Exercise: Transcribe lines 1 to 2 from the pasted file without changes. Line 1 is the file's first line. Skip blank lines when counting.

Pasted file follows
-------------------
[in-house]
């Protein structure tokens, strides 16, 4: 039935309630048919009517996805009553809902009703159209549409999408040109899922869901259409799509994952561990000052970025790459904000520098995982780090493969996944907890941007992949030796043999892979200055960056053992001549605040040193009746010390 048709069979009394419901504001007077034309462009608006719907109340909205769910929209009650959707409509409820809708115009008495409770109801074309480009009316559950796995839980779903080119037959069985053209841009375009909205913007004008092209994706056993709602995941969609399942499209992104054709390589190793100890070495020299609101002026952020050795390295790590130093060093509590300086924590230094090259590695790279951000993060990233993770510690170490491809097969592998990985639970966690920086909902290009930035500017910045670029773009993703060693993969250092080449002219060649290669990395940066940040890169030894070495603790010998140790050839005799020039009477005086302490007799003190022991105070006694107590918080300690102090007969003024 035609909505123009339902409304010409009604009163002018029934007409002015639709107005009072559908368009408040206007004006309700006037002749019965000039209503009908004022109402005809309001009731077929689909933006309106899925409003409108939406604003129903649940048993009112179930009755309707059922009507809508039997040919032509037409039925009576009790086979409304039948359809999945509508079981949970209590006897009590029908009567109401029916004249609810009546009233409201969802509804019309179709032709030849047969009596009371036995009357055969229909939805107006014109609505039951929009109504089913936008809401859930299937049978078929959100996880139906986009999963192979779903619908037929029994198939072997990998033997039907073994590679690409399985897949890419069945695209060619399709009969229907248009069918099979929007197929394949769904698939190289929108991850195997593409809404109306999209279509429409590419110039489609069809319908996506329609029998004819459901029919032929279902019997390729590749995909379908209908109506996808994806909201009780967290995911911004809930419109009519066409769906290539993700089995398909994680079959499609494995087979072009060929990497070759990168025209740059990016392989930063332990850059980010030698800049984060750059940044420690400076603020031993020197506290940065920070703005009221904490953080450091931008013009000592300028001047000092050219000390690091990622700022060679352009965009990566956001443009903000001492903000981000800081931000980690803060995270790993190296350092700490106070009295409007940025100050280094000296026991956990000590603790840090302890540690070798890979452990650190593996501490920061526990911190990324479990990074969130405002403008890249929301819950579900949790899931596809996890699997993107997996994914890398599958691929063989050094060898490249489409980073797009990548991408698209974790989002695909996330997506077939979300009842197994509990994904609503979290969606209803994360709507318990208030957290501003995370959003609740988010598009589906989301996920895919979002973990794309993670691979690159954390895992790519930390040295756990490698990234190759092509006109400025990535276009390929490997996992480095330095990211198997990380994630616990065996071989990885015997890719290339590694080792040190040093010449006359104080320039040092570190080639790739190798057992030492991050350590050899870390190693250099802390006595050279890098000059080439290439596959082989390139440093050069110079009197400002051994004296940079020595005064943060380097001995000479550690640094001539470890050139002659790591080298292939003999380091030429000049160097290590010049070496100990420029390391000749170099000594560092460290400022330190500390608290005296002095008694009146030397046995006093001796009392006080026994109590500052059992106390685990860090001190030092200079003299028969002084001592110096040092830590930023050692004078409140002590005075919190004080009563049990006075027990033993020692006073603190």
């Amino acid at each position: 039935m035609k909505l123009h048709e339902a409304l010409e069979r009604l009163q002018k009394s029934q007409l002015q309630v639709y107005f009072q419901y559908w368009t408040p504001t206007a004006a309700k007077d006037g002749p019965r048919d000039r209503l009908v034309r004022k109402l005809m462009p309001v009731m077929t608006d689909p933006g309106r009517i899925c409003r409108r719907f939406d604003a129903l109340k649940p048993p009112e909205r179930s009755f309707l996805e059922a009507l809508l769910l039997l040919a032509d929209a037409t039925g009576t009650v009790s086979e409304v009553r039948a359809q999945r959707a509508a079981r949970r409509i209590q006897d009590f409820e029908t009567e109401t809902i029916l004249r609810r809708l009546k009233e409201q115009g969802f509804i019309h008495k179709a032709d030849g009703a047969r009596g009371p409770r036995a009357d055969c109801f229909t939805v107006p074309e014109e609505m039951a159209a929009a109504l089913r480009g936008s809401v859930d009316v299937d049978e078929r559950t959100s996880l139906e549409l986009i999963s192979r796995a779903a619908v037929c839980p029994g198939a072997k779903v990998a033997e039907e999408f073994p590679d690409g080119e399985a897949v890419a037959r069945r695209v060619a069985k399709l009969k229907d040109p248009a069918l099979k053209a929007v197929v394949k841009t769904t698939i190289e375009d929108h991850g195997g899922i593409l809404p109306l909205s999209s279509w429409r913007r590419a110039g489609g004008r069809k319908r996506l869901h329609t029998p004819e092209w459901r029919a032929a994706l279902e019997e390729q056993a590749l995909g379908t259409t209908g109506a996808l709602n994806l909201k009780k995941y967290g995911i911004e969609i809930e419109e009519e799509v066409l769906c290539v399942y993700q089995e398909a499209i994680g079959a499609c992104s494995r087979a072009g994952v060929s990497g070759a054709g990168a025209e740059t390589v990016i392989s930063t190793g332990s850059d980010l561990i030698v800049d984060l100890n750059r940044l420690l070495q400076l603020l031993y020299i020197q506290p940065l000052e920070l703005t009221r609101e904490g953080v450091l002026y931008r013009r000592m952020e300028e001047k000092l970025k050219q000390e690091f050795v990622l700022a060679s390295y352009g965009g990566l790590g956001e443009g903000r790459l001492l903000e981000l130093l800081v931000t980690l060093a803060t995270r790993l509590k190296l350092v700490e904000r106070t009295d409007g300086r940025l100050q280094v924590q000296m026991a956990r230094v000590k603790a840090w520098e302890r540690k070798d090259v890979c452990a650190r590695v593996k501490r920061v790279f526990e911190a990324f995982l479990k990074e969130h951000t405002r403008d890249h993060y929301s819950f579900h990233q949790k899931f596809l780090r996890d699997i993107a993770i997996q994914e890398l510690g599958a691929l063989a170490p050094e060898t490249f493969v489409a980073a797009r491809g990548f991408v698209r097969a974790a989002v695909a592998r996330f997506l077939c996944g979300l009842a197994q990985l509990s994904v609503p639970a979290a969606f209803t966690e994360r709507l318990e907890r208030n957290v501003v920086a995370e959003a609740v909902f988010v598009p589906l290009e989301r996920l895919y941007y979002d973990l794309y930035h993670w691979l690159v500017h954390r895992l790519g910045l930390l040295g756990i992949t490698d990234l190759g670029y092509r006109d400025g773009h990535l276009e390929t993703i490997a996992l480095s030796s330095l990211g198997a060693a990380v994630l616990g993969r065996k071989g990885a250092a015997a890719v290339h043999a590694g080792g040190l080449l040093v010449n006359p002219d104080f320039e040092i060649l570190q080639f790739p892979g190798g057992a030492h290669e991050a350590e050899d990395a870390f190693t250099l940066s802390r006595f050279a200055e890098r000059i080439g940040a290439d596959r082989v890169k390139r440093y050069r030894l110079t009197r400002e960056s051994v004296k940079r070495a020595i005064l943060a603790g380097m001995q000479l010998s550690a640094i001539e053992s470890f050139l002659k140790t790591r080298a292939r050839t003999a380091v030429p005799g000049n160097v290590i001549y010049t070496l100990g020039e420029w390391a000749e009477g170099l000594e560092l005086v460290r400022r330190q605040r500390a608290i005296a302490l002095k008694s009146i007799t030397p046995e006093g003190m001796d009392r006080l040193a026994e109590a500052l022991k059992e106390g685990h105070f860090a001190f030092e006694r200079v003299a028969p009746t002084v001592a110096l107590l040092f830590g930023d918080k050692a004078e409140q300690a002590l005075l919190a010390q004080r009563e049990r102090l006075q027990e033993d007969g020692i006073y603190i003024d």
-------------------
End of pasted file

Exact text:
[in-house]
């Protein structure tokens, strides 16, 4: 039935309630048919009517996805009553809902009703159209549409999408040109899922869901259409799509994952561990000052970025790459904000520098995982780090493969996944907890941007992949030796043999892979200055960056053992001549605040040193009746010390 048709069979009394419901504001007077034309462009608006719907109340909205769910929209009650959707409509409820809708115009008495409770109801074309480009009316559950796995839980779903080119037959069985053209841009375009909205913007004008092209994706056993709602995941969609399942499209992104054709390589190793100890070495020299609101002026952020050795390295790590130093060093509590300086924590230094090259590695790279951000993060990233993770510690170490491809097969592998990985639970966690920086909902290009930035500017910045670029773009993703060693993969250092080449002219060649290669990395940066940040890169030894070495603790010998140790050839005799020039009477005086302490007799003190022991105070006694107590918080300690102090007969003024 035609909505123009339902409304010409009604009163002018029934007409002015639709107005009072559908368009408040206007004006309700006037002749019965000039209503009908004022109402005809309001009731077929689909933006309106899925409003409108939406604003129903649940048993009112179930009755309707059922009507809508039997040919032509037409039925009576009790086979409304039948359809999945509508079981949970209590006897009590029908009567109401029916004249609810009546009233409201969802509804019309179709032709030849047969009596009371036995009357055969229909939805107006014109609505039951929009109504089913936008809401859930299937049978078929959100996880139906986009999963192979779903619908037929029994198939072997990998033997039907073994590679690409399985897949890419069945695209060619399709009969229907248009069918099979929007197929394949769904698939190289929108991850195997593409809404109306999209279509429409590419110039489609069809319908996506329609029998004819459901029919032929279902019997390729590749995909379908209908109506996808994806909201009780967290995911911004809930419109009519066409769906290539993700089995398909994680079959499609494995087979072009060929990497070759990168025209740059990016392989930063332990850059980010030698800049984060750059940044420690400076603020031993020197506290940065920070703005009221904490953080450091931008013009000592300028001047000092050219000390690091990622700022060679352009965009990566956001443009903000001492903000981000800081931000980690803060995270790993190296350092700490106070009295409007940025100050280094000296026991956990000590603790840090302890540690070798890979452990650190593996501490920061526990911190990324479990990074969130405002403008890249929301819950579900949790899931596809996890699997993107997996994914890398599958691929063989050094060898490249489409980073797009990548991408698209974790989002695909996330997506077939979300009842197994509990994904609503979290969606209803994360709507318990208030957290501003995370959003609740988010598009589906989301996920895919979002973990794309993670691979690159954390895992790519930390040295756990490698990234190759092509006109400025990535276009390929490997996992480095330095990211198997990380994630616990065996071989990885015997890719290339590694080792040190040093010449006359104080320039040092570190080639790739190798057992030492991050350590050899870390190693250099802390006595050279890098000059080439290439596959082989390139440093050069110079009197400002051994004296940079020595005064943060380097001995000479550690640094001539470890050139002659790591080298292939003999380091030429000049160097290590010049070496100990420029390391000749170099000594560092460290400022330190500390608290005296002095008694009146030397046995006093001796009392006080026994109590500052059992106390685990860090001190030092200079003299028969002084001592110096040092830590930023050692004078409140002590005075919190004080009563049990006075027990033993020692006073603190």